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- This time on Tennessee Crossroads, we take you to a natural getaway on the banks of Tennessee's only natural lake, then meet a Knoxville craftsman who creates culinary art, and finally follow our noses to a bakery called Yeast Nashville. Hi everybody, I'm Joe Elmore, welcome again to Tennessee Crossroads. During the years 1811 and 1812, violent earthquakes caused the Mississippi River to run backward. The result at Northwest Tennessee was the formation of Reelfoot Lake. Now a natural paradise for hunting, fishing, or just a relaxing scenic getaway. We found it all at a family owned jewel on the lake called Blue Bank Resort. It's Tennessee's only natural lake, an 18,000 acre wildlife wonderland, home to more than 300 species of rare or endangered plants and animals. Reelfoot Lake is a paradise for outdoor lovers and whether they come to hunt fish or bird watch, people often settle in here at Blue Bank Resort. - One of the most fun things to see is multiple generations coming back over again. So it's real fun just to see how much fishing is involved in a family. - [Elmore] That's Drew Hayes, a fifth generation family member to host travelers here at this Reelfoot resort. His great great grandmother built the area's first hotel back in the early 1920s. This resort dates back to 1959. Owners Mike and Kathy Hayes gladly welcomed both serious anglers and a newer breed of resort fishermen. - They fish a couple hours and hire a guide. The Gold Discovery Park, they bring their wives and kids. It's a whole new fisherman and I think if you don't change the fact, you're not gonna make it in this business. - But we still take care of our hardcore fishermen. We will make sure they have a good time and they'll come when it's cold, when it's rainy, they're here, 'cause they wanna fish. - [Elmore] Enjoying nature doesn't necessarily imply roughing it. Guests have their choice of accommodations that include all the usual amenities and more. From a swimming pool and hot tub, to this. It's a beautifully landscaped butterfly garden where you can take a walk and work up an appetite for lunch or dinner at the Blue Bank Grill. - [Kathy] Of course you know we're gonna have fish, but not only do we have fish, we have like red fish New Orleans and then we have our bang bang shrimp, we have burgers, we had salads. Anything you could like we probably got on the menu. - [Elmore] Of course the main event is this beautiful, mysterious lake. Part open water and part bayou, the average depth is only about five and a half feet with a maximum depth of about 18. - It was a swamp before hand and then all the trees and unwashed structure show out there, which makes it where you wanna make sure you're not going too fast across most of the lake unless you know where you're going. - [Elmore] A lot of stumps. - A lot of stumps. - [Elmore] So while you won't find any skiing on Reelfoot, the lake's shallow cypress fueled water is one of the world's greatest natural hatcheries for fish. Well here on a beautiful crisp West Tennessee morning, it's time to sample some of that Reelfoot Lake magic myself. And while my fishing skills are meager at best, I'm lucky enough to have one of the best guides in the business, Billy Blakely. - [Billy] I've been doing it with the Hayes family there for 39 years. - [Elmore] 39 years. - Since ninth grade in high school. I mean you get in high school and of course all you wanna do is play around, so my playing around was on this lake, hunting and fishing. So I just kept playing and kept playing and kept playing and I'm still playing. So I'm doing pretty good with it. - [Elmore] Billy's become quite the celebrity here on the lake and obviously loves his so-called job. - It's a different adventure every day, you meet so many different people from all over the United States and other places too, but it's a pretty thrilling job. - [Elmore] Billy guides us through a canal surrounded by saw grass, basically the same stuff you find in the Everglades and then toward a small outcropping of trees inhabited by a group of carmorants. According to Billy that's a good sign some catfish are waiting below. - That caught going under you've got your teaser. - [Elmore] Billy's instincts were right on the money. - [Billy] You got it. - I got it. - Yeah, that's a good one, not a bad one. Whoop, they're gonna get me eaten. - He's trying to. - Come here, let me put you back in there. - Then they're back home. - They're gonna let me eat, come on Joe. I'd rather watch your bucket filling than me catching. And believe me I love catching fish. In a day my caught goes under that. I get excited, I don't care for my caught, your caught or whose caught. Oh, you got a new, I gotta catch this. - [Elmore] Oh, you got two. - [Billy] Whoop. - They ain't on their own when they meant all for us. - Well, that's fun, man. - [Billy] Yeah, it is. - [Elmore] And what a way to wind up our visit. Small wonder folks come back year after year to renew friendships with the owners and staff, to hunt or fish with some of the best guides in the business and to marvel at the many wonders of this natural Tennessee attraction. - [Billy] You got everything on this lake. - That was a fun story. Well, now I'm joined again by Nashville Public Television President and CEO, Becky Magura, as we celebrate Tennessee Crossroads and ask for your support for this show and everything you love from NPT. - That's right, we're here at week two of our campaign to Keep Crossroads Travlin! in 2022. And we need you to make it happen. And as a reminder, if we can get to 400 donations at any level, we'll keep Crossroads on the air during NPT's March membership drive. We're off to a good start but we have a ways to go to hit our goal of 400 contributions. But I know we can get there with your support. This is the time for you to put a value on your love for Tennessee Crossroads and help Joe and the crew capture stories of Tennessee's best places to experience the culture of our great state. Call the number on your screen or pledge anytime online at tennesseecrossroads.org/donate to help us reach our goal. - We know we have the best fans and loyal viewers and we are proud to bring you Tennessee Crossroads each week. This show has been a staple of Nashville Public Television for 35 years. I have no doubt we can get to that goal of 400 contributions but we need to hear from you. Call the number on your screen or like Becky said, visit us online at tennesseecrossroads.org/donate to pitch in. And while you're there, well, check out the ways we have to say thank you for your pledge of support. You can help Keep Crossroads Travlin! with a financial gift that's just right for you. Donate at any amount and you receive a Tennessee Crossroads Official Traveler sticker. At $60 a year or $5 per month, we'll thank you with a Tennessee Crossroads baseball cap. At the $72 level or $6 a month, you can show your support and Keep Crossroads Travlin! with this polyester blend short sleeve t-shirt. And for a true taste of Crossroads, we'll be happy to send you a bag of Bongo Java Rambler blend coffee for $96 or $8 a month. Thanks for keeping Crossroads Travlin! - I hope you'll pick an amount that's for you and pitch in. 2021 had its share of challenges but we have worked hard to keep great stories coming your way. And it takes a team, including our loyal viewers to get the job done. Joe isn't the only talented storyteller on our roster, right Joe? - That's right, Becky. Our friend Miranda Cohen came on board a couple of years ago. And in this clip she shares her feelings about some of the stories she's done so far. - One of the things that I have been really touched by are a couple of the restaurant tours that we have made this past year because I've read on two different occasions on social media, and it had nothing to do with the story, but the people were both offering to take food to people that needed it, to get food to people that needed it. If you were shut in, they were just people that wanted to make a difference in their community. And I thought, "You know what? That is exactly the kind of people that Tennessee Crossroads seeks out, finds and wants to introduce to you." So anybody that watches Tennessee Crossroads, I would just like to say to them thank you because you are the other member of the Tennessee Crossroads team. We appreciate you watching, we appreciate you being part of our crew and I'm very honored to be a part of it. - Miranda, we're honored to have you on board but we're also honored to include you, our loyal viewers on our team. With your support, we are able to send Crossroads producers like Miranda and Joe across the highways and byways of Tennessee to bring you great places to visit, things to do. Help us keep the stories coming in 2022. As a reminder, we hope to hear from 400 viewers just like you so we can Keep Crossroads Travlin! You can help us get there with your contribution to NPT at any amount. - I hope you'll take this moment to make a pledge and help us reach that mark of 400 donations to Keep Crossroads Travlin! throughout this year. Call the number on your screen or pledge online at tennesseecrossroads.org/donate. Oh, and don't forget about our NPT Day event at Jackalope Brewery Company on Sunday, February 20th, from noon to three o'clock, there'll be a lot of fun. - You know, as a huge fan of Tennessee Crossroads, I'm excited to see where Crossroads takes us in 2022, with your support. I'm also really looking forward to seeing where we're going right now, Joe. - Well, we're headed to Knoxville where Miranda Cohen found a true master craftsman who makes exquisite works of culinary art. - [Miranda] John Phillips, the founder of Phillips Forged in Knoxville has always loved working with his hands. With a degree in fine arts from the University of Tennessee, he learned his passion was working with metal. As his natural talent grew larger, his works grew smaller. - I've always had a love for things that you can hold in your hand and you can look at and see the small details in. And so it felt really good to be able to take all the skills I learned from blacksmithing and from making big sculptures and big piece of furniture and just kind of shrink all that down and take all those details and just compress them into one object that you can hold your hand. - [Miranda] As an artist, John started funding his dreams by working as a line cook in the food industry and suddenly he had three real interests and found a way to forge them all together. - At a certain point, I decided that I wanted to combine the woodwork, the metal work, the love of food and make my own knife. And I had these chefs that work with me that would bring in these knife rolls with all these knives that they had collected through their careers. I thought it was so cool that they had these magic tools that they would come an unveil and they would never let anyone else touch. - [Miranda] Now celebrity chefs and culinary stars from places like the exclusive Blackberry Farm are taking notice of him using his blades in their kitchens and featuring his knives in their catalog. - So I make big chef's knives that are traditional, rolled belly knives, I make long slicing knives, I make bread knives with serrated edges, I make pairing knives, I make meat cleavers. - [Miranda] Each one of Phillip's edgy creations is a masterpiece of style and function. He has perfected the meticulous craft of forging the finest steel into precise blades and carving native wood into ergonomically designed handles. Phillip starts each night with roll steel cut on a band saw. - Next thing we do is we take all those pieces of metal and we clean them up and stack them together in the vice. - [Miranda] Each metal brings its own metallurgical content. - So I will just put this in and let it cool. - [Miranda] Then he will place the steel in this custom designed machine where 84,000 pounds of pressure on this hydraulic press at 2000 degrees will weld the metals together. - So we we just keep on reducing it down to about an eighth of an inch. - [Miranda] Next is hammering, grinding and dipping into an acid to reveal the mixed metals natural beauty. - You see that pattern already starting to pop out there. Those layers are starting to pop out. - [Miranda] Then will come sanding, sharpening and adding the custom made wooden handle. - All the handles I make from special pieces of wood, where I select special woods that have beautiful burls or spalting which is a fungus that can form in the wood that creates really beautiful patterns. So I try to always find woods that are gonna compliment the steel that they're going along with. - Each knife will take anywhere from 10 to 40 hours to create and no two pieces are ever alike. One of the most important things to John is that his beautiful works of art not be hidden away or put in a drawer. In fact, he would love for them to be used in the kitchen every day. - Usually the first thing that people tell me is that they're too beautiful to use, which I take as a compliment, but I hope that people do use them as much as possible. Most of the knives that I make are a combination of European style and Japanese style. And I'm pretty much making knife to take care of any chore in the kitchen. - [Miranda] Guided by the master's hand the metal and wood come together to create something much more than a culinary tool. It is said that steel sharpens steel, meaning people make other people better. John Phillips is trying to do just that. - So I specialize in just making culinary knives. I don't really have much interest in making weapons or making anything used for destruction. Instead to me knives are things that can create beautiful works of art. I'm more interested in creating a piece of art to create more art and to kind of keep this cycle of inspiration going. - [Miranda] A true passion creating unique custom-made culinary tools that will carve out their own legacy. - It's a lot of work, like I don't hide the fact that I really sweat and bleed over these things, but I really love it and really enjoy it. And there's something really rewarding about like all the process and all the small steps. And then at the end you have this thing that's gonna outlast all of us. - Nothing brings back fond memories like the sweet smell of something baking in the oven. It can take you back to those family gatherings as a kid when you stuffed yourself with your favorite foods. Well, Ed Jones found an East Nashville bakery that will put you right back in grandma's kitchen, especially if, well, like him, you come from the Lone Star State. - [Sara] There's the strawberry kolache. - I don't know what kolache is. - [Sara] When we first opened I bet you at least 50% of the people that came in had no idea what they were. - I had no idea what a kolache was coming in. - [Sara] At least 30% of the customers that come in every day, still no idea. - We live in Toronto, which has got a pretty eclectic food culture but I have never had or heard of a kolache before. - I didn't know when we opened that I would be teaching so many people what they were, it just didn't even hit me. - [Ed] Well, it finally did hit her and now Sara Way's Yeast Nashville Bakery gets hit every morning by hungry customers in search of the mysterious kolache, which was a mystery to Sara when she moved to Texas. - So I live in Houston for about 17 years. I had no idea what they were before I moved there. I grew up in Northern Michigan. It's an everyday staple there, they have them in gas stations, they have their own shops, you can get them wherever. And they're very easy to eat on the go. So in Houston, everybody's on the road so they're always eating kolaches I guess. - [Ed] So what is a kolache? - They're similar to a Danish, where they have a sweet filling and they're round. It's a sweeter dough than that, so it's a different texture. People still call them Danishes, they'll still say cream cheese Danish, we just go with it. - [Ed] As it turns out, that's just half of the story. The kolache originated in Czechoslovakia, but when the Czechs migrated to Texas, meat filled versions were born, which Sara calls the savory kolache. - All right, they get one more turn and then we'll be good to go. Every day we do a sausage and cheddar and a jalapeno sausage and cheddar kolache and then we do four different sweets, we do a blueberry cherry, cinnamon, apple and cream cheese, and then we'll have a special of the day for our kolache. Sometimes it's sweet, sometimes it's savory and it can be something like blackberry goat cheese or it may be one that we call cheeseburger and people are like, "What? Who wants a cheeseburger one for breakfast?" But once they try it, they're like, "Oh yeah." So it's nice because we can be more creative with the special ones but then we have the nice just normal ones that if people wanna just grab something they're familiar with, they can. - [Ed] Well, we've solved the mystery of the kolache, but how did Sara, the Michigander turned Texan, turned to Tennesseean, turn up in a bakery? - I just missed them so much that I started trying to make them at home. You can't make them just in a small batch, so I would share them with friends and they're like, "You should sell these." And I was like, "Ha ha, whatever." And when they wanted to move my position back to Houston, and I was like, "No way, am I going back there? I'm staying here, this is awesome." So I was like, "Well, I guess I'm gonna try it." - [Ed] Much to the delight of her customers. - I come to Yeast Nashville almost every single day. - So delicious, the best kolaches I've ever had. - [Sara] We have some that come every Monday through Friday, we have some that come Saturdays and Sundays to spend a work schedule. And it's great because now I'll run into them all over the city, I'll run into different people all the time and I love it, I love it. So yeah, it's more friends than customer. - [Ed] And Yeast Nashville has more to satisfy those friends than just kolaches. Hey Thomas, would you like to talk to us, Sir? Like shy but hungry Thomas' favorite. - Cinnamon rolls. - [Thomas' mum] Cinnamon rolls, absolutely. - We do giant cinnamon rolls and then Wednesday through Sunday we do breakfast tacos. We also have what we call crustless quiche, which is always vegetarian and it's always gluten-free. So we have that one option every day for those that want that. This neighborhood is very good about mom and pap shops. They want everything local if they can get it. And they've been very good about making us what we are. Look at you, those look great, did you make those? - [Man] No. - The people in my staff are what has made this a success. I have a feeling that you're never gonna get yelled at. We don't really do that here. - [Ed] No, there's no yelling at Yeast Nashville. - [Sara] Taco. - [Ed] Well, not in anger anyway. Sweet and savory not only describes the kolaches, but the atmosphere as well. - [Woman] I just love the people here, they're so sweet, everybody's so friendly, a lot of love here. - [Sara] I want people to come in and feel like they're in grandma's kitchen. - Actually grew up with my grandmother making them, so this was nostalgic, just a great find. - And we've had a lot of people that say, "Oh my gosh, it smells like my grandma's kitchen in here." And I was like, "Yes, that's what I was hoping for." And we want everybody to feel welcome and very comfortable. We have people who have family coming into town or best friends coming into town, they're like, "Oh, we have to take them to Yeast." - [Ed] Yes, take it from shy Thomas' mother. - Get one of everything if you can. They're also different. Some mornings I feel sweet, some mornings I feel savory and they have everything I need. - Thanks, Ed and thank you folks for joining us, hope you had a good time. Now, please join us on our website when you get a chance, tennesseecrossroads.org, follow us on Facebook of course and please Keep Crossroads Travlin! Thank you.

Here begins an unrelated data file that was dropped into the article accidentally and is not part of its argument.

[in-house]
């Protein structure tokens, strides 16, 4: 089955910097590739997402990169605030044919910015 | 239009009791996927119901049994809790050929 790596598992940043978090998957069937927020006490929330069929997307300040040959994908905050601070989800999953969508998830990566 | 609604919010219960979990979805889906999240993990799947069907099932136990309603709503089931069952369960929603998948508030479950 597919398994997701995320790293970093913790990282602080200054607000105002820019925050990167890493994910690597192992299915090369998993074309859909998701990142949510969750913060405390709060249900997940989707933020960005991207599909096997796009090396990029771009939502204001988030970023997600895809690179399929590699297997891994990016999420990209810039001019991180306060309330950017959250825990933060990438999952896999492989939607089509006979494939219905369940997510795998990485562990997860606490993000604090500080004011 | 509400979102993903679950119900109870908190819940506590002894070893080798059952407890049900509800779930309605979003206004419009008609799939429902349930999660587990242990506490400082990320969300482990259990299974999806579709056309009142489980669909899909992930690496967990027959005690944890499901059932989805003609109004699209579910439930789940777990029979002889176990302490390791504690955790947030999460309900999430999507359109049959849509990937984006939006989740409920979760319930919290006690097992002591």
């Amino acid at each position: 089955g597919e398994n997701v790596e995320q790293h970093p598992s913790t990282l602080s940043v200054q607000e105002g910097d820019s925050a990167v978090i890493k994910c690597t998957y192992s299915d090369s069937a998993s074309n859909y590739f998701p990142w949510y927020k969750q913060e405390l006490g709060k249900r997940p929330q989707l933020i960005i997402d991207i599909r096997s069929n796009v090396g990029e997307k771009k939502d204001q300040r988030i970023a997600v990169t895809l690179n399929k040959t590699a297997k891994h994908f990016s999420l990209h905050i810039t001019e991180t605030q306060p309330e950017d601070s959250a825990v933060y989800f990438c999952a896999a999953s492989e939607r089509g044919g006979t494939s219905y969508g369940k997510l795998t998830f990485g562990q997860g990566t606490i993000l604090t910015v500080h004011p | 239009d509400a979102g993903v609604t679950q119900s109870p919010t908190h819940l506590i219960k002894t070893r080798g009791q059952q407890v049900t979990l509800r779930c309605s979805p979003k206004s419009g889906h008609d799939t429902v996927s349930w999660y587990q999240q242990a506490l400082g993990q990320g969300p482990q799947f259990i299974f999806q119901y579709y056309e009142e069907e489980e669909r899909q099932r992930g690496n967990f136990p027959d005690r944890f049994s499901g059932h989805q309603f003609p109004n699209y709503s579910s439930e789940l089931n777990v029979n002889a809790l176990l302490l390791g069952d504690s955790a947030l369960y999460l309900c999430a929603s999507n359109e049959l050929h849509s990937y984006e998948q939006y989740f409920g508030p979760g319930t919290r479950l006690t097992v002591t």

January 27, 2022
Season 35 | Episode 25
Joe Elmore finds a great getaway on the banks of Tennessee’s only natural lake. Miranda Cohen meets a Knoxville craftsman who creates culinary art. And Ed Jones finds an East Nashville bakery that will put you right back in grandma's kitchen, especially if you hail from the Lone Star State.
Watch Clips from this Episode
Nothing brings back fond memories like the sweet smell of something delicious baking in the oven. It can take you back to those family gatherings as a kid when you stuffed yourself with your favorite food. Tennessee Crossroads found an East Nashville bakery that will put you right back in grandma's kitchen, especially if you hail from the Lone Star State. Watch this and more episode segments of Nashville Public Television's Tennessee Crossroads.